New rotavirus strains may hit India's vaccination plans
Strains of rotavirus earlier found only in animals are now infecting human beings. (Source: SciDev.Net)
Source: SciDev.Net - December 28, 2012 Category: Global & Universal Source Type: news
Tanzania: PM Touts Vaccine for Children
[Daily News]PREMIER Mizengo Pinda has pleaded with all Tanzanians to take their children for Pneumococcal and Rotavirus vaccinations set to start early next year. (Source: AllAfrica News: Health and Medicine)
Source: AllAfrica News: Health and Medicine - December 26, 2012 Category: African Health Source Type: news
Vaccine preventable viral diseases and risks associated with waterborne transmission.
Abstract Rotavirus and poliovirus are paradigmatic viruses for causing major diseases affecting the human population. The impact of poliovirus is remarkably diminished because of vaccination during the last half century. Poliomyelitis due to wild polio currently affects a limited number of countries, and since 2000 sporadic outbreaks have been associated to neurovirulent vaccine-derived polioviruses. Conversely, rotavirus is presently very diffuse, accounting for the largest fraction of severe gastroenteritis among children <5 years-old. Vaccination towards rotavirus is still in its dawn, and zoonotic strains co...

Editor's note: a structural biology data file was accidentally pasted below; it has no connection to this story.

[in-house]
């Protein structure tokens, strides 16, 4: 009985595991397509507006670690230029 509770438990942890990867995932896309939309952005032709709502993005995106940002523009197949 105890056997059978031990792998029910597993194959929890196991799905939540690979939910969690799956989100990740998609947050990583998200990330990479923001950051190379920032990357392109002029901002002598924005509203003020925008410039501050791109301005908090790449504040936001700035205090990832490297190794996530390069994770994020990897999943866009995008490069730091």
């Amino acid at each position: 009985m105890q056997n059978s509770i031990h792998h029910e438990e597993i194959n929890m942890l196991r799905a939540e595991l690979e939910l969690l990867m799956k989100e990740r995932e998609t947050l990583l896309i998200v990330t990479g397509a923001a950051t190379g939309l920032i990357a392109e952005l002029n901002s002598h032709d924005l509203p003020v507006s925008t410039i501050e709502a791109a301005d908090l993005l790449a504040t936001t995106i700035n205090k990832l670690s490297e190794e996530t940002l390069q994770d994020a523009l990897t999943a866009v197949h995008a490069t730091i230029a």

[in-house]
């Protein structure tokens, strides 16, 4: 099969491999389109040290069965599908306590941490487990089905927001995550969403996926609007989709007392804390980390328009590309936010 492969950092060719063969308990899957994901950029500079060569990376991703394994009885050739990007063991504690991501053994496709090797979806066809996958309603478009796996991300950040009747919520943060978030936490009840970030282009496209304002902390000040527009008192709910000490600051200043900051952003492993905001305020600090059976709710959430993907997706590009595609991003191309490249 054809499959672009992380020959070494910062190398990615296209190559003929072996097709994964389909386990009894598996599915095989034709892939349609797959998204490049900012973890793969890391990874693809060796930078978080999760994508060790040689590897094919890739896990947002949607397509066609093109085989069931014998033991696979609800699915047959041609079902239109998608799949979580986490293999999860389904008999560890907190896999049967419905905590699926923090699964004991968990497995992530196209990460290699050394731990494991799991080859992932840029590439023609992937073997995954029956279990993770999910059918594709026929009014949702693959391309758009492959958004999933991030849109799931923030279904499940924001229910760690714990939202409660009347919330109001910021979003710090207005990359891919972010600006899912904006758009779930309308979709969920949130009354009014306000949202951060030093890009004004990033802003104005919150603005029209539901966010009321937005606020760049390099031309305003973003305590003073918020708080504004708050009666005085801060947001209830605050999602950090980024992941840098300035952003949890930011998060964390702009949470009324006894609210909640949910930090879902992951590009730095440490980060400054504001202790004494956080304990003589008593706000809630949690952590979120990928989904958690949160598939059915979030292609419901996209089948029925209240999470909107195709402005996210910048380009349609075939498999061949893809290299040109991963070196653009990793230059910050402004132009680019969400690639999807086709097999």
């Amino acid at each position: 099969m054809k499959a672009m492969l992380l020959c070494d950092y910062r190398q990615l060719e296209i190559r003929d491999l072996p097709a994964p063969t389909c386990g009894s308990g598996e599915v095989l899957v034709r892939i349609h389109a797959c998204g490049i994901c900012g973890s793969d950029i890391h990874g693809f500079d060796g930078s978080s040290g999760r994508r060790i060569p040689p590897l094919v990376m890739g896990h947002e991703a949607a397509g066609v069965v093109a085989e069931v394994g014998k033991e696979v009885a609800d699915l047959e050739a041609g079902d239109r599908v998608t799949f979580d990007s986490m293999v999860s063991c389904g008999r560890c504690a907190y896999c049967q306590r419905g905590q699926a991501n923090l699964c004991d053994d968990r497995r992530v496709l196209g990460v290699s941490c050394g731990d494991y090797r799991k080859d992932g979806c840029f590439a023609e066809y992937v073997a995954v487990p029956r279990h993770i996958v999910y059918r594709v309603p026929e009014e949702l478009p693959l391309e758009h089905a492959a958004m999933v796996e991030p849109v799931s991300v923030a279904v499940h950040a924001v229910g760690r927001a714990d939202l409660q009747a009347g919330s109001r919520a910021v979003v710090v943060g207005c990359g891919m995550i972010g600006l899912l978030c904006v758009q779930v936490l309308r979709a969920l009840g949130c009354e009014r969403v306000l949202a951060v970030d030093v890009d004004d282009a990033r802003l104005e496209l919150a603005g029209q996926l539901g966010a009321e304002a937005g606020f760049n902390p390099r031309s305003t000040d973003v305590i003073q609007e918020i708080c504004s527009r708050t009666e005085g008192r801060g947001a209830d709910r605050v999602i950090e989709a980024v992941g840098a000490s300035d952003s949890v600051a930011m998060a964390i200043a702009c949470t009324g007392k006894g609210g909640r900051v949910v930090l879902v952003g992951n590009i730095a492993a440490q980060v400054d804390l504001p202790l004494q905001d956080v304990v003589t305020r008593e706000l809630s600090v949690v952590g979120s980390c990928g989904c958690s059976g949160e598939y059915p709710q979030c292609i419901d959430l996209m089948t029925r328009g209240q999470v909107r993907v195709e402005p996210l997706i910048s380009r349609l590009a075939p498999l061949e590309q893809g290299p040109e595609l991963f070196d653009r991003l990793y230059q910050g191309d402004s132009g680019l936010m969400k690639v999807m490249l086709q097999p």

Source: Annali dell'Istituto Superiore di Sanita - December 22, 2012 Category: Global & Universal Authors: Ruggeri FM, Fiore L Tags: Ann Ist Super Sanita Source Type: research
A Dual Chicken IgY Against Rotavirus and Norovirus.
In this study, we developed a dual IgY against both RV and NoV through immunization of chickens with a divalent vaccine comprising neutralizing antigens of both RV and NoV. This divalent vaccine, named P-VP8∗ particle, is made of the NoV P particle as a carrier with the RV spike protein VP8∗ as a surface insertion. Approximately 45 mg of IgY were readily obtained from each yolk with high titers of anti-P particle and anti-VP8∗ antibodies detected by ELISA, Western blot, HBGA blocking (NoV and RV) and neutralization (RV) assays. Reductions of RV replication were observed with viruses treated with the IgY before and af...